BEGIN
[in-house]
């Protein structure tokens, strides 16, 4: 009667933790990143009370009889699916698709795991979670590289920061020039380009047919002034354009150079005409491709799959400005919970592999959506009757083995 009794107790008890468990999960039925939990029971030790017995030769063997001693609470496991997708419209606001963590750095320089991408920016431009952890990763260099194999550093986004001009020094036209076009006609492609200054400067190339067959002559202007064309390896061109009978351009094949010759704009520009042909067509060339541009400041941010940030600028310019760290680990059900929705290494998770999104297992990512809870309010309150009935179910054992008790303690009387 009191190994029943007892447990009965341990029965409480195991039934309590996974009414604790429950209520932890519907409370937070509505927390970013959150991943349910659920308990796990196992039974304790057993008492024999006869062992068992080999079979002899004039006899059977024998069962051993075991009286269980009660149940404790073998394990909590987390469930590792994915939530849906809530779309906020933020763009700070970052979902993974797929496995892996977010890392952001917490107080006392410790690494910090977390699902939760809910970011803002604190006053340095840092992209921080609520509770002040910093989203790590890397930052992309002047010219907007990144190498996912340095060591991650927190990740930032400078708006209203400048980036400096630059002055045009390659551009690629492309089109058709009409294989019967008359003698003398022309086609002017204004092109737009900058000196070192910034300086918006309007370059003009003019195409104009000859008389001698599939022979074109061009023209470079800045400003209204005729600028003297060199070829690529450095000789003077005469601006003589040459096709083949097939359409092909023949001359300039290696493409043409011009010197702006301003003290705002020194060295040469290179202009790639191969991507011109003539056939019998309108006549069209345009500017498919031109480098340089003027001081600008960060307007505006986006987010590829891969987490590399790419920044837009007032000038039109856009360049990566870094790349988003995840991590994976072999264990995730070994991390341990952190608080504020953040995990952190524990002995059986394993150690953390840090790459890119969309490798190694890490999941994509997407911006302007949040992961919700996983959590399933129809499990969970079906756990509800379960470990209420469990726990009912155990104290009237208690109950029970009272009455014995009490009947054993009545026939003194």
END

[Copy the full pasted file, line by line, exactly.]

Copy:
[in-house]
């Protein structure tokens, strides 16, 4: 009667933790990143009370009889699916698709795991979670590289920061020039380009047919002034354009150079005409491709799959400005919970592999959506009757083995 009794107790008890468990999960039925939990029971030790017995030769063997001693609470496991997708419209606001963590750095320089991408920016431009952890990763260099194999550093986004001009020094036209076009006609492609200054400067190339067959002559202007064309390896061109009978351009094949010759704009520009042909067509060339541009400041941010940030600028310019760290680990059900929705290494998770999104297992990512809870309010309150009935179910054992008790303690009387 009191190994029943007892447990009965341990029965409480195991039934309590996974009414604790429950209520932890519907409370937070509505927390970013959150991943349910659920308990796990196992039974304790057993008492024999006869062992068992080999079979002899004039006899059977024998069962051993075991009286269980009660149940404790073998394990909590987390469930590792994915939530849906809530779309906020933020763009700070970052979902993974797929496995892996977010890392952001917490107080006392410790690494910090977390699902939760809910970011803002604190006053340095840092992209921080609520509770002040910093989203790590890397930052992309002047010219907007990144190498996912340095060591991650927190990740930032400078708006209203400048980036400096630059002055045009390659551009690629492309089109058709009409294989019967008359003698003398022309086609002017204004092109737009900058000196070192910034300086918006309007370059003009003019195409104009000859008389001698599939022979074109061009023209470079800045400003209204005729600028003297060199070829690529450095000789003077005469601006003589040459096709083949097939359409092909023949001359300039290696493409043409011009010197702006301003003290705002020194060295040469290179202009790639191969991507011109003539056939019998309108006549069209345009500017498919031109480098340089003027001081600008960060307007505006986006987010590829891969987490590399790419920044837009007032000038039109856009360049990566870094790349988003995840991590994976072999264990995730070994991390341990952190608080504020953040995990952190524990002995059986394993150690953390840090790459890119969309490798190694890490999941994509997407911006302007949040992961919700996983959590399933129809499990969970079906756990509800379960470990209420469990726990009912155990104290009237208690109950029970009272009455014995009490009947054993009545026939003194």